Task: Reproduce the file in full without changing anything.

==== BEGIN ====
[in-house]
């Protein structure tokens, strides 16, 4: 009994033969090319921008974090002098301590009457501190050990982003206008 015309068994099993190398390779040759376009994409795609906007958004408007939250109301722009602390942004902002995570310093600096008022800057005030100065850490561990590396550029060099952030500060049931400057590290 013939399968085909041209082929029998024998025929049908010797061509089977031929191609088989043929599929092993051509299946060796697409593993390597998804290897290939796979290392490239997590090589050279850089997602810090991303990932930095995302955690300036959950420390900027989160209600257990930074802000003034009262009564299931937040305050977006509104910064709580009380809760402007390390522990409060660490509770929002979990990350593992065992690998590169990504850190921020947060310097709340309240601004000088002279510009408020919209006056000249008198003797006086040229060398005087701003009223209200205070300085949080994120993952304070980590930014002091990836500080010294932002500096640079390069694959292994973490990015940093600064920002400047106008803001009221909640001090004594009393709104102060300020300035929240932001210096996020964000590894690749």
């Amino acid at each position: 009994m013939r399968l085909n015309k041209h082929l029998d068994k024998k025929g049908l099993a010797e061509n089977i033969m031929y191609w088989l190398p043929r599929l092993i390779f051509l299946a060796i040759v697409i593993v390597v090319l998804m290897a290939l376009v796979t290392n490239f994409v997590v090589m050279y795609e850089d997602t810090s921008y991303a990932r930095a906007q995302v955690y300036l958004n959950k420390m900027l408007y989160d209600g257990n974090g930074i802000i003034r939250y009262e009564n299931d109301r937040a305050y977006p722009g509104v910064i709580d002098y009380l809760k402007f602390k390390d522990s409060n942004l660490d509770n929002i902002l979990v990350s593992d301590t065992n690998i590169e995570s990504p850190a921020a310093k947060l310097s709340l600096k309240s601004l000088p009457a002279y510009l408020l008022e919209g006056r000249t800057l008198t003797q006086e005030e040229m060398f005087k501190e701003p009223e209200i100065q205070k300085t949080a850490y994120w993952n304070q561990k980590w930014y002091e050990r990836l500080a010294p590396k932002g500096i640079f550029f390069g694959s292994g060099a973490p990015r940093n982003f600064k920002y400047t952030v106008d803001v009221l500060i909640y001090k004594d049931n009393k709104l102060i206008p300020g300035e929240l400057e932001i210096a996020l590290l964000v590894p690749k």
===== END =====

[in-house]
């Protein structure tokens, strides 16, 4: 009994033969090319921008974090002098301590009457501190050990982003206008 015309068994099993190398390779040759376009994409795609906007958004408007939250109301722009602390942004902002995570310093600096008022800057005030100065850490561990590396550029060099952030500060049931400057590290 013939399968085909041209082929029998024998025929049908010797061509089977031929191609088989043929599929092993051509299946060796697409593993390597998804290897290939796979290392490239997590090589050279850089997602810090991303990932930095995302955690300036959950420390900027989160209600257990930074802000003034009262009564299931937040305050977006509104910064709580009380809760402007390390522990409060660490509770929002979990990350593992065992690998590169990504850190921020947060310097709340309240601004000088002279510009408020919209006056000249008198003797006086040229060398005087701003009223209200205070300085949080994120993952304070980590930014002091990836500080010294932002500096640079390069694959292994973490990015940093600064920002400047106008803001009221909640001090004594009393709104102060300020300035929240932001210096996020964000590894690749």
């Amino acid at each position: 009994m013939r399968l085909n015309k041209h082929l029998d068994k024998k025929g049908l099993a010797e061509n089977i033969m031929y191609w088989l190398p043929r599929l092993i390779f051509l299946a060796i040759v697409i593993v390597v090319l998804m290897a290939l376009v796979t290392n490239f994409v997590v090589m050279y795609e850089d997602t810090s921008y991303a990932r930095a906007q995302v955690y300036l958004n959950k420390m900027l408007y989160d209600g257990n974090g930074i802000i003034r939250y009262e009564n299931d109301r937040a305050y977006p722009g509104v910064i709580d002098y009380l809760k402007f602390k390390d522990s409060n942004l660490d509770n929002i902002l979990v990350s593992d301590t065992n690998i590169e995570s990504p850190a921020a310093k947060l310097s709340l600096k309240s601004l000088p009457a002279y510009l408020l008022e919209g006056r000249t800057l008198t003797q006086e005030e040229m060398f005087k501190e701003p009223e209200i100065q205070k300085t949080a850490y994120w993952n304070q561990k980590w930014y002091e050990r990836l500080a010294p590396k932002g500096i640079f550029f390069g694959s292994g060099a973490p990015r940093n982003f600064k920002y400047t952030v106008d803001v009221l500060i909640y001090k004594d049931n009393k709104l102060i206008p300020g300035e929240l400057e932001i210096a996020l590290l964000v590894p690749k």